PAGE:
BY DIANE GLANCY
It moved inside us,
the old story before the story,
a fleeing too hard to forget.
In the primitive landscape
bushes became wolves
and the wolves wrote the government reports.
They stung our hunting grounds with their words,
leaving a trail we followed.
Once our stories were round
but the wolves made them square as their houses.
Turn down the corners of their books
until they are round as pie plates
on the counter in the crowded cafe.
They divided our way of knowing.
Our stories now a bookstore
at the site of the old fort.
The wolves kept up their reports—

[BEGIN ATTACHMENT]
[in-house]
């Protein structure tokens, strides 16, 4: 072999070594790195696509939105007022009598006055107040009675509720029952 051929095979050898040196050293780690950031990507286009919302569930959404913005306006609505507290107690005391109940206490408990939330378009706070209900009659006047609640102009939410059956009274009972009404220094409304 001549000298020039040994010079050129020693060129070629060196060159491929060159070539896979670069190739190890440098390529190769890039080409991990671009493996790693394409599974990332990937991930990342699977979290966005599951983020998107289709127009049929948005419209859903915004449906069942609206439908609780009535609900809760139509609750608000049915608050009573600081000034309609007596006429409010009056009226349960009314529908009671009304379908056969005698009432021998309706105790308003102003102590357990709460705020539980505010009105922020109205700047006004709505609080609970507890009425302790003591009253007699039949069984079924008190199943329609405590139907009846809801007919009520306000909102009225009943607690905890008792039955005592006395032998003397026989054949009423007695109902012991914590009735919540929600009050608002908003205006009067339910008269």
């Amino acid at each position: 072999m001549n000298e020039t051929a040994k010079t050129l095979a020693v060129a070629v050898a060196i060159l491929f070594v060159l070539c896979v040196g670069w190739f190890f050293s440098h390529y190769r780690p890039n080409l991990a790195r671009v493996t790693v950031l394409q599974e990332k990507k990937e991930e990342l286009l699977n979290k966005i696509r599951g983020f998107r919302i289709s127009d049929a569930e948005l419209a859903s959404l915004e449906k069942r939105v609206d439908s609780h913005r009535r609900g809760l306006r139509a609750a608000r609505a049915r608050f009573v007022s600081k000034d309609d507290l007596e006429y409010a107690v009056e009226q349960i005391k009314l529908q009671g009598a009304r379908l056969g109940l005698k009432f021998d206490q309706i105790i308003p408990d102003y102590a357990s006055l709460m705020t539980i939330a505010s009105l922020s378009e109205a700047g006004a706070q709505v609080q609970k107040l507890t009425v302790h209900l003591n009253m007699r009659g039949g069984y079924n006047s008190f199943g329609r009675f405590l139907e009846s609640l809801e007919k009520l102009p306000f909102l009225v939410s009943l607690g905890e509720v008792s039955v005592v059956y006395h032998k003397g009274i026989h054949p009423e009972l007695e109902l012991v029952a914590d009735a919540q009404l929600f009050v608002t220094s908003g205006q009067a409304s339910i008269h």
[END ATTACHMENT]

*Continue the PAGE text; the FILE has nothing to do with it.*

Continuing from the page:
on the shelving and window sash.
Their reportage only made what happened
happen again on paper,
a map work still legible as rock drawings.
I tell you they occupied the land
leaving us to this day
their bookshelves and cabinetry.
Diane Glancy is professor at Azusa Pacific University. Her latest collection of poems, It Was Then, was published by Mammoth Press in 2012. Her latest collection of nonfiction, The Dream of a Broken Field, was published by the University of Nebraska Press in 2011. “Report (1)” is from a new collection of poems, Report to the Department of the Interior, about the Native American experience in education.